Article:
There likely never was a patient zero in the US epidemic — there were multiple. In late 2019, thousands of people disembarked airplanes from China and dispersed. In early March, at least 70 party-goers and choir singers in Connecticut and Washington became infected in separate indoor “superspread” gatherings by airborne transmission. The virus can remain in the air for over 3 hours.
That’s terrifying, but it’s also a vulnerability we can exploit. As the virus spreads through the air, it can be killed in the air with simple, inexpensive Germicidal ultraviolet-C radiation (GUV).
Make no mistake. While important, fighting coronavirus with social distancing and staying home is like fighting an air war without an air force, only bomb shelters.
Unlike influenza, this coronavirus infects lung cells, not nose and throat cells. Coronavirus particles in the nose and throat enter the deep lungs during sleep (aspiration), or at any time by inhaling airborne floating particles exhaled by an infected person. All of us, healthy and infected, can minimize the risk of aspirating coronavirus during sleep by washing our hands, face, and nostrils and gargling/rinsing for 60 seconds with 1.5% hydrogen peroxide mouthwash before bed. But even 6-foot distances won’t protect against inhaling the virus where people gather indoors.
Deep in the lungs of infected people, the particles kill cells and release more viruses. An uncovered sneeze or cough propels thousands into the air. Indoors and in quiet air, most particles don’t get very far, maybe 3-5 feet, before they fall to the ground or a table-top, doorknob or shirt. But they can dry and remain infectious several days on surfaces and be blown airborne again by forced air heating or cooling.
That’s the bad news. The good news is we can kill them in the air. During the 1990s drug-resistant tuberculosis epidemic, the Centers for Disease Control and Prevention (CDC) collaborated with occupational health experts to publish airborne control prevention principles that apply today. Rules of personal conduct – like covering coughs – are important. But so are environmental controls to inactivate airborne viruses.
It is not difficult to remove airborne microbes wherever people gather — in public libraries, waiting rooms, cafeterias, or restrooms where someone coughed hard moments earlier. Exhausting air outside is effective but can sometimes be difficult. The any-season, inexpensive, lasting solution is GUV.
Placed near the ceiling, GUV nearly annihilates microbe infectivity. GUV is a proven potent disinfectant for coronavirus, either in fluid or airborne, and has been used to disinfect surfaces for decades. 16 seconds of ultraviolet-c radiation (UV-C) exposure inactivated 82% of an aerosolized dose. GUV efficacy against highly-resistant TB, which is primarily transmitted through the air, was proven in a multinational-CDC-WHO study. In our Philadelphia TB Clinic in 1993, we also installed inexpensive ceiling fans, run at low speed, switched to pull the air up instead of down, to help assure air mixing and fastest microbe inactivation, an approach endorsed in the 2015 multinational report.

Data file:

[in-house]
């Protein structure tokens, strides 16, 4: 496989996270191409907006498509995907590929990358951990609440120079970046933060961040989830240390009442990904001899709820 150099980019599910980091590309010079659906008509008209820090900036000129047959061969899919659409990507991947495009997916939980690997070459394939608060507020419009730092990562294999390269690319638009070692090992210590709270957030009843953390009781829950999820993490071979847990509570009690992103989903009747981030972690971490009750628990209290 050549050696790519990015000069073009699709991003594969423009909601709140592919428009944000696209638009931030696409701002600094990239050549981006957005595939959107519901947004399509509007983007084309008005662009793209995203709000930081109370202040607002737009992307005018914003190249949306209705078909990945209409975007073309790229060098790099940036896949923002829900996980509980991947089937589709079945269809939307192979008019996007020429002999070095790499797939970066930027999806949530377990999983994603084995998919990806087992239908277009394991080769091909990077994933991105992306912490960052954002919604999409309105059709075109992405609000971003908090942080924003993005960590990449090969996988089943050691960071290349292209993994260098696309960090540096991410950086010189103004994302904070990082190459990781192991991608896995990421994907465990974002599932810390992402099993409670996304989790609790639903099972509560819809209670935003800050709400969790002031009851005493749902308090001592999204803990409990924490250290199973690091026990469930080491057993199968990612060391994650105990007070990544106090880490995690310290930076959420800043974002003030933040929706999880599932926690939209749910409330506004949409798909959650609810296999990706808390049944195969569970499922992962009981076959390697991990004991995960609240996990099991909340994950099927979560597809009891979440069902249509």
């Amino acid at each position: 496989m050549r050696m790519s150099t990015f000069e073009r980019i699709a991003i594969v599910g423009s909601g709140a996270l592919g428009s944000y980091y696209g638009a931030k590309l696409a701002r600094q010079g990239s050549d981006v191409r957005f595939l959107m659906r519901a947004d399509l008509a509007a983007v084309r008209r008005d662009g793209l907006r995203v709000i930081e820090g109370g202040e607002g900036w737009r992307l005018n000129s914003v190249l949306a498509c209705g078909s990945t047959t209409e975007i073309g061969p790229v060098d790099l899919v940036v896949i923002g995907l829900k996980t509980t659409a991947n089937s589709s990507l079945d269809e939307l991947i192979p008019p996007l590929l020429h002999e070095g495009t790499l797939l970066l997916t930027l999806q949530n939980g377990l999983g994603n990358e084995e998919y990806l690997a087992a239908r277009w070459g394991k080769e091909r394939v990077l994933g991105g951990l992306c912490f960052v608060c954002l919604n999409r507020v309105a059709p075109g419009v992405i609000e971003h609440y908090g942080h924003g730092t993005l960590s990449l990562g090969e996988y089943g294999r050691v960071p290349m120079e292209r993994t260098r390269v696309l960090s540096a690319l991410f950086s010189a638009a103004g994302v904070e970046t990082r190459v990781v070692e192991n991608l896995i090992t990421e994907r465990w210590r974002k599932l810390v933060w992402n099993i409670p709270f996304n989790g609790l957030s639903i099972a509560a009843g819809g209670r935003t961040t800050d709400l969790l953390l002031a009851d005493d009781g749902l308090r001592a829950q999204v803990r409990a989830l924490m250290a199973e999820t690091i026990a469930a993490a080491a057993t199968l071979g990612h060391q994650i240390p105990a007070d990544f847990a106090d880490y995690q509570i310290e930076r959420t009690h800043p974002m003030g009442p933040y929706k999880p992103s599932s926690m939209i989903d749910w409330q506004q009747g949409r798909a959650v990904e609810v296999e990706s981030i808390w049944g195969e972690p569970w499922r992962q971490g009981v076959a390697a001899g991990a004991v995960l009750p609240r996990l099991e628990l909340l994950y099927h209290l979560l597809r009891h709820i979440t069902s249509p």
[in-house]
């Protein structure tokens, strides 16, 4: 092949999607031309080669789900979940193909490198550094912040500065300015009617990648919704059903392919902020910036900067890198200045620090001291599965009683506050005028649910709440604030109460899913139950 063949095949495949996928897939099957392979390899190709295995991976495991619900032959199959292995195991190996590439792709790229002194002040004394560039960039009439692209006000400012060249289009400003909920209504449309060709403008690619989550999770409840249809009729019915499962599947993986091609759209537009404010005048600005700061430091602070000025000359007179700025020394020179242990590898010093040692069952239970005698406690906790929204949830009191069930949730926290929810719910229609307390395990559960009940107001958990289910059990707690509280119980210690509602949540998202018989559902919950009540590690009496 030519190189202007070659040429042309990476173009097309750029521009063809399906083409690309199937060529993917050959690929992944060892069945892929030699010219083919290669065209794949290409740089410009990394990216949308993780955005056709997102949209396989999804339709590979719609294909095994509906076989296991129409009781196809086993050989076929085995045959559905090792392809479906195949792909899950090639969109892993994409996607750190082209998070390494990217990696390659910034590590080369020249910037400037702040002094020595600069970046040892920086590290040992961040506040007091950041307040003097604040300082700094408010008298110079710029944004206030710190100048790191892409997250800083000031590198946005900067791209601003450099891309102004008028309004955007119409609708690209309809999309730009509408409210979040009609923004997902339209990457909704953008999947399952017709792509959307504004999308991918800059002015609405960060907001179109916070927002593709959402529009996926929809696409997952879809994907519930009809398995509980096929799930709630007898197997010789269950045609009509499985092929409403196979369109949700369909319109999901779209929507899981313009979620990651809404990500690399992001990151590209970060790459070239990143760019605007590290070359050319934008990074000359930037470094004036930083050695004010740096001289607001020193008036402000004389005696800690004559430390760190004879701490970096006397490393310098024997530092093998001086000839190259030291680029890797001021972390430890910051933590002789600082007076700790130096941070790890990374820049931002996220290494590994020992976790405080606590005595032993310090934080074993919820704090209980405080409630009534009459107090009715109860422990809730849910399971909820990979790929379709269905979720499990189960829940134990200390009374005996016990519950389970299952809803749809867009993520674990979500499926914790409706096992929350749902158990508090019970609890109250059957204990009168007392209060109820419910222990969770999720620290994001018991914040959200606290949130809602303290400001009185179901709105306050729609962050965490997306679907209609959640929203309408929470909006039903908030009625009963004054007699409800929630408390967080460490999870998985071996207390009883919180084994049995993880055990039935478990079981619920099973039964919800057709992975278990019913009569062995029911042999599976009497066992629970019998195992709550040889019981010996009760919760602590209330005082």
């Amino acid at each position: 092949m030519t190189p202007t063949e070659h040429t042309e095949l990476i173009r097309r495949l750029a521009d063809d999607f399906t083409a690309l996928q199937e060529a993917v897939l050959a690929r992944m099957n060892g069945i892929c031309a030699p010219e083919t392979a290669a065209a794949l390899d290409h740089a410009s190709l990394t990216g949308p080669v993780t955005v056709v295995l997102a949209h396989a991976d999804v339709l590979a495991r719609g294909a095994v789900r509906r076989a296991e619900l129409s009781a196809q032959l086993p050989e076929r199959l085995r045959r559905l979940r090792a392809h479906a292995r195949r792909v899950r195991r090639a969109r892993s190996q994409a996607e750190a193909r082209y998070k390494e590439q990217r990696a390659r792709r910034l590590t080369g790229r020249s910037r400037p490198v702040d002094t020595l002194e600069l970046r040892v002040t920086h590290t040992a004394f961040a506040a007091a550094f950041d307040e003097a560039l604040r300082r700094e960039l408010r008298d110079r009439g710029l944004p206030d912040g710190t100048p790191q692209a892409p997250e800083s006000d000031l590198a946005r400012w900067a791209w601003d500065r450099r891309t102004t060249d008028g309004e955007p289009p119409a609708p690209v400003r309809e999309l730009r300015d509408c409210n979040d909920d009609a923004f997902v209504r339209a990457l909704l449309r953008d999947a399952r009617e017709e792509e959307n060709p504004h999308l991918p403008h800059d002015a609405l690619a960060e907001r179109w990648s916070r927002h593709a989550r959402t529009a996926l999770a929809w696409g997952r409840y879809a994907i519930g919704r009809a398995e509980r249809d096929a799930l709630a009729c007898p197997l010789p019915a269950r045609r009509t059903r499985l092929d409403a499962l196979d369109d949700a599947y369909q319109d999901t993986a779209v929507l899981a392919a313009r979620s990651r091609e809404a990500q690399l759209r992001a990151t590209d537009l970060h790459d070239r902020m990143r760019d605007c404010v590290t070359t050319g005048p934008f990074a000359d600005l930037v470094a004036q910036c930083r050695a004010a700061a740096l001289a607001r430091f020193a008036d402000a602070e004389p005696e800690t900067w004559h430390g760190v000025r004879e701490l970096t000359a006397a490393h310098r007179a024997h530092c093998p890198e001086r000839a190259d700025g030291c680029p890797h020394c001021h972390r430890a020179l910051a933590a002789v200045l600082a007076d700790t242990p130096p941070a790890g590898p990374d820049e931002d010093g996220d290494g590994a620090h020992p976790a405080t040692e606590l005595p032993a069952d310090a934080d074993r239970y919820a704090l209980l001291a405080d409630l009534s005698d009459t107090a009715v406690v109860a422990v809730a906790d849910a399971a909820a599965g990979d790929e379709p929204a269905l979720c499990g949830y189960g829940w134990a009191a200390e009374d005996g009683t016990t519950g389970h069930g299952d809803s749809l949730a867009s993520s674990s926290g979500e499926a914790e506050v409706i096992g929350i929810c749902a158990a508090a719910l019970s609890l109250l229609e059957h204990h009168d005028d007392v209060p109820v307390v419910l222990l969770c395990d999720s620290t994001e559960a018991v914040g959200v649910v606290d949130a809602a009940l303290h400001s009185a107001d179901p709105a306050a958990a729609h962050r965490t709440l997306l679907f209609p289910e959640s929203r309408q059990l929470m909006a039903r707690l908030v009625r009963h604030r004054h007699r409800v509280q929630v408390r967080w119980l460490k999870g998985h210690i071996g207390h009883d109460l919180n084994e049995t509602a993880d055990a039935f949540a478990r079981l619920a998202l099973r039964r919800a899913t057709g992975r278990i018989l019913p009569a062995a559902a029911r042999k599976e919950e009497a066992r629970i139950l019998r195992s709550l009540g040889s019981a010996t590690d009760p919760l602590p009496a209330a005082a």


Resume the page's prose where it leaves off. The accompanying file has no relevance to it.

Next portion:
Attention to safety and detail in upper-room GUV installation is required to protect skin and eyes from potential overexposure. High doses of UV-C can cause cancer and cataracts, but accidents are avoidable. Additionally, tests are underway with a shorter wavelength form of UV-C that has so far proven to be harmless to human skin cells while still destroying airborne microbes, making it potentially viable for use in occupied public spaces.
We should prioritize installing GUV now in spaces like ERs, ICUs, dialysis centers and clinics, congregate settings like prisons, followed by any other public and private spaces where the public gathers. Retrofitting is inexpensive. Five-star hotels can buy GUV tricked out like a Cadillac, but GUV is also produced as inexpensive UV-C fluorescent tube fixtures screwed high on the wall in simple ballast fixtures. Bulbs last 9000 hours. Repainting the ceiling with dark non-reflective paint, protective strips or egg-crate ceilings reduce UV-C light reflected below. The total output needed is just 1⁄2 milliwatt per cubic foot. A bar-restaurant or waiting room sized 40’ x 50’ with 8-foot ceilings (16,000 square feet) needs just two 20-inch 15-watt 254 nm fluorescent tube fixtures ($175 each) with a total GUV output of just 8 watts (efficiency about 28%).
Proprietors and building managers should purchase handheld UV-C monitors to regularly monitor and record outputs to assure safety in the room below while GUV does its work on the microbes above. Technological advances are on the horizon, with LED bulbs already in the ultra-high-dose water and equipment purification markets. In the longer term, GUV and ceiling fans in public indoor spaces could become part of building codes, like sprinkler systems. Use them like the heater: Turn them on during fall, winter, and spring virus seasons, otherwise off.
If we want life to get back to “normal,” we should start installing GUV fixtures in public spaces today. While mass gatherings will have to wait, healthcare facilities and owners of public spaces could install UV-C fixtures hardwired or connected to an existing outlet. Coughers and sneezers must stay home or wear masks if they must go out. The rest of us will be back at work, with shops and restaurants advertising “Coronavirus Disinfected Here!”
Bruce L Davidson MD, MPH is a pulmonary physician and researcher in Seattle, expert in respiratory transmission of infection, and former President of the National Tuberculosis Controllers Association and member of the HHS Secretary’s Advisory Council for the Elimination of Tuberculosis.